- Family therapy and/or parenting classes can be useful to establish a good co-parenting relationship, which will be of great benefit to both you and your children.
- If custody becomes a contested issue, an attorney will be appointed for your children.
“How is child support and maintenance decided?”
- Child support is calculated using a formula that provides the presumptive amount of support based upon your combined incomes after certain specific adjustments are made.
- The percentage of income that will be used for child support depends on the number of children you have, with one child receiving 17% of the income and five or more children receiving at least 35%.
- The amount and duration of maintenance is also calculated using a multi-step formula based on your respective incomes and the length of the marriage.
- The parties can agree to deviate from these formulas if it is reasonable and appropriate.
“How will the bills get paid”
- If you are not able to reach an agreement with your spouse about paying marital bills, your attorney can make an application to the court for a determination of the parties’ financial obligations while the divorce is proceeding.
- The court will generally look to maintain the status-quo until a final decision can be made.
- If you did not handle the bills during the marriage, determine what bills are in your name and ensure those get paid to avoid or limit the impact on your credit score.
“What will happen with our assets or insurance”
- Automatic Restraining Orders come in to place upon the commencement of a divorce action, limiting what actions a party can take without agreement or court order.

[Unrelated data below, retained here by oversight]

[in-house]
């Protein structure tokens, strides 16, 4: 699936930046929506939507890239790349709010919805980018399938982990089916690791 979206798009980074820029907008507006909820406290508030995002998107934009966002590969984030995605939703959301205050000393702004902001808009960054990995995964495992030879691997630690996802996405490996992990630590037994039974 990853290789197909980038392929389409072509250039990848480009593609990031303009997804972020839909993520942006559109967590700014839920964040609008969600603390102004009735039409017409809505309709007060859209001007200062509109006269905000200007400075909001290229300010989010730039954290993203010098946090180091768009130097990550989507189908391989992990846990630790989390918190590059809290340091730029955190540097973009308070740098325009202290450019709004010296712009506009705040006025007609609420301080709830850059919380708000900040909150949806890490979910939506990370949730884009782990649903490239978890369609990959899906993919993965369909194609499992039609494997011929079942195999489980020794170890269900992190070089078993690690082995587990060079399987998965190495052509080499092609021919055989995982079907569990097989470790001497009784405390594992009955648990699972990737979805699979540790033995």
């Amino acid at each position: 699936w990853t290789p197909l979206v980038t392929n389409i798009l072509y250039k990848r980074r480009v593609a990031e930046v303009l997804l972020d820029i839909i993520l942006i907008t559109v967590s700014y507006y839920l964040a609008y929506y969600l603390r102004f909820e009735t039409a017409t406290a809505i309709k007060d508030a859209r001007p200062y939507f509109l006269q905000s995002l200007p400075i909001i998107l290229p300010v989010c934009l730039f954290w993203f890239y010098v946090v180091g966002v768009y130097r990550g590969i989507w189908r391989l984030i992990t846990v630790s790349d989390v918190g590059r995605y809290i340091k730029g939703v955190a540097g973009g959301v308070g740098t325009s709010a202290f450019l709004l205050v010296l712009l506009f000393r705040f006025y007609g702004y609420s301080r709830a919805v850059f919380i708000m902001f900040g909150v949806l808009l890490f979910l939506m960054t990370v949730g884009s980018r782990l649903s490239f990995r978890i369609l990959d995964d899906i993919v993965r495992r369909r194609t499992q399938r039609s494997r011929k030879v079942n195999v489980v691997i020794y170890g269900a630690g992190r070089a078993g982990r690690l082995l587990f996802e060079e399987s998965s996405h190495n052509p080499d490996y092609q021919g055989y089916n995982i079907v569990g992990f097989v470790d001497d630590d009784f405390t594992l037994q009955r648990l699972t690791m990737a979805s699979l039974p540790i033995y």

- Assets cannot be sold, transferred, hidden or disposed of until there is a resolution of the case, and the court will impose penalties upon anyone that violates the restraining orders.
- Beneficiaries on retirement accounts or life insurance policies must remain the same.
- Health insurance cannot be modified until the divorce is final, which is a qualifying event allowing changes to be made outside of the open enrollment period.
- Other insurance policies, such as car/life/homeowner/rental insurance, should also remain the same unless there is an agreement by the parties or an order of the court.
“How long will the divorce take?”
- The more you and your spouse can agree on, the quicker the divorce can be resolved.
- An uncontested divorce can be finalized in a matter of weeks.
- Most divorces are resolved within 6-12 months.
- Contested or complex divorces can take longer than a year.
- Regardless of how long it takes, it will come to an end, life will establish a new and better “normal”, and you will be okay.
This is not intended to be legal advice. You should contact an attorney for your specific situation.
Martin S. Butcher, Senior CounselMartin Butcher is senior counsel with the firm and practices Family and Matrimonial Law, and Bankruptcy Law. He can be reached by phone at 866-303-9595 toll free or 845-764-9656 and by email.[/column]